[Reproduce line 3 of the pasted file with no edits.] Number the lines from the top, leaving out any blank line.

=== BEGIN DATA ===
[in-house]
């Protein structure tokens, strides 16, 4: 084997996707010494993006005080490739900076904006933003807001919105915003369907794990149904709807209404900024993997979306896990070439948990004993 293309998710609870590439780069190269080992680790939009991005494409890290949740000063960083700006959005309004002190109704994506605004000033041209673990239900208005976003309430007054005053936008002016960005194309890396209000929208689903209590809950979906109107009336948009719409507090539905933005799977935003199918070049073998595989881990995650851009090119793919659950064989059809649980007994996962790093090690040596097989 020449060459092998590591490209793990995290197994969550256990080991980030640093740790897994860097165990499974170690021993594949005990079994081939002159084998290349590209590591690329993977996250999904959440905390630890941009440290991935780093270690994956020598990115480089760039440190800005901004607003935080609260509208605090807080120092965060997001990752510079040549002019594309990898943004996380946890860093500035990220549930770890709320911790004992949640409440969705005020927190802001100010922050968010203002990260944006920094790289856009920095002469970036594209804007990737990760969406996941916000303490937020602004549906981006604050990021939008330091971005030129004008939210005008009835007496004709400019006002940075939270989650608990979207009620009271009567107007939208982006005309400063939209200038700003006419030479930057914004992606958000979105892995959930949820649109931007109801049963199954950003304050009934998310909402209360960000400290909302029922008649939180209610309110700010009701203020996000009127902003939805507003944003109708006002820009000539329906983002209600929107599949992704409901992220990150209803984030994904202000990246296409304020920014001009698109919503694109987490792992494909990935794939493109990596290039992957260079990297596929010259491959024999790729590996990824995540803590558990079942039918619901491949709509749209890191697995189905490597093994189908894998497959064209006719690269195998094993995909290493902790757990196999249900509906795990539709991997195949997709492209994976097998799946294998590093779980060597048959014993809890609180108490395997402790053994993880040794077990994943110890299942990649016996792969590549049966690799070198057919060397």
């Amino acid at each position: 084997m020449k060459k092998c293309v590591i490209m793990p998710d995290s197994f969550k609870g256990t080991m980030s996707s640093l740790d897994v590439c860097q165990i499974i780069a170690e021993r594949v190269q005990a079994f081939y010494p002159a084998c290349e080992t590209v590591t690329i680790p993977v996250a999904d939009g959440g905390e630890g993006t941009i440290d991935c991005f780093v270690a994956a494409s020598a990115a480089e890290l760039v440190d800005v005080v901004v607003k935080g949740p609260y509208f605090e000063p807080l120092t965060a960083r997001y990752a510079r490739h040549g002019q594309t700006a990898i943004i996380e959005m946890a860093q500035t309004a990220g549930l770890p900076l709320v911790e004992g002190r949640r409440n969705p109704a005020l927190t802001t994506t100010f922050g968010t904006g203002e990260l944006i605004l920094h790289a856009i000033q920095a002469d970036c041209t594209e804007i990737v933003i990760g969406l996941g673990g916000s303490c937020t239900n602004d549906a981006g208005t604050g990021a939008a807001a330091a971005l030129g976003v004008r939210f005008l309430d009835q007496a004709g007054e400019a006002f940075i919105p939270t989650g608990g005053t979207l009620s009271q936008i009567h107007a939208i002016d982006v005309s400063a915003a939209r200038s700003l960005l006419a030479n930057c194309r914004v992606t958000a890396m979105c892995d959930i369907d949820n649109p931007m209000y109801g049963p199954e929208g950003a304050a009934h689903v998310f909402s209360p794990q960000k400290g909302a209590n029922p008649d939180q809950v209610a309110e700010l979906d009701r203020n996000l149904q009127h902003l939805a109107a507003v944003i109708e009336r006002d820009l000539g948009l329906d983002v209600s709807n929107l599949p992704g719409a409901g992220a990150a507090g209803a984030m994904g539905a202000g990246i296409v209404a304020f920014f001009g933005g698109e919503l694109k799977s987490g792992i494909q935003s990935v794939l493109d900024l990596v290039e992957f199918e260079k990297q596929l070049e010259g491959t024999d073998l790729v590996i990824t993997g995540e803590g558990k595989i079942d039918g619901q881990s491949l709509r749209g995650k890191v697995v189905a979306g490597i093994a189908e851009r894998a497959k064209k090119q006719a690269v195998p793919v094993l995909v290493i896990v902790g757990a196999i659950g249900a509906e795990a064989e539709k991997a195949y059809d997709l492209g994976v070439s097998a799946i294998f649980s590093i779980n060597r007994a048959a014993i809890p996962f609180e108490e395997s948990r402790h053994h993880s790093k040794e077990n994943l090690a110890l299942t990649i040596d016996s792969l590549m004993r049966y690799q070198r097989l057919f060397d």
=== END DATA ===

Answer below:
């Amino acid at each position: 084997m020449k060459k092998c293309v590591i490209m793990p998710d995290s197994f969550k609870g256990t080991m980030s996707s640093l740790d897994v590439c860097q165990i499974i780069a170690e021993r594949v190269q005990a079994f081939y010494p002159a084998c290349e080992t590209v590591t690329i680790p993977v996250a999904d939009g959440g905390e630890g993006t941009i440290d991935c991005f780093v270690a994956a494409s020598a990115a480089e890290l760039v440190d800005v005080v901004v607003k935080g949740p609260y509208f605090e000063p807080l120092t965060a960083r997001y990752a510079r490739h040549g002019q594309t700006a990898i943004i996380e959005m946890a860093q500035t309004a990220g549930l770890p900076l709320v911790e004992g002190r949640r409440n969705p109704a005020l927190t802001t994506t100010f922050g968010t904006g203002e990260l944006i605004l920094h790289a856009i000033q920095a002469d970036c041209t594209e804007i990737v933003i990760g969406l996941g673990g916000s303490c937020t239900n602004d549906a981006g208005t604050g990021a939008a807001a330091a971005l030129g976003v004008r939210f005008l309430d009835q007496a004709g007054e400019a006002f940075i919105p939270t989650g608990g005053t979207l009620s009271q936008i009567h107007a939208i002016d982006v005309s400063a915003a939209r200038s700003l960005l006419a030479n930057c194309r914004v992606t958000a890396m979105c892995d959930i369907d949820n649109p931007m209000y109801g049963p199954e929208g950003a304050a009934h689903v998310f909402s209360p794990q960000k400290g909302a209590n029922p008649d939180q809950v209610a309110e700010l979906d009701r203020n996000l149904q009127h902003l939805a109107a507003v944003i109708e009336r006002d820009l000539g948009l329906d983002v209600s709807n929107l599949p992704g719409a409901g992220a990150a507090g209803a984030m994904g539905a202000g990246i296409v209404a304020f920014f001009g933005g698109e919503l694109k799977s987490g792992i494909q935003s990935v794939l493109d900024l990596v290039e992957f199918e260079k990297q596929l070049e010259g491959t024999d073998l790729v590996i990824t993997g995540e803590g558990k595989i079942d039918g619901q881990s491949l709509r749209g995650k890191v697995v189905a979306g490597i093994a189908e851009r894998a497959k064209k090119q006719a690269v195998p793919v094993l995909v290493i896990v902790g757990a196999i659950g249900a509906e795990a064989e539709k991997a195949y059809d997709l492209g994976v070439s097998a799946i294998f649980s590093i779980n060597r007994a048959a014993i809890p996962f609180e108490e395997s948990r402790h053994h993880s790093k040794e077990n994943l090690a110890l299942t990649i040596d016996s792969l590549m004993r049966y690799q070198r097989l057919f060397d």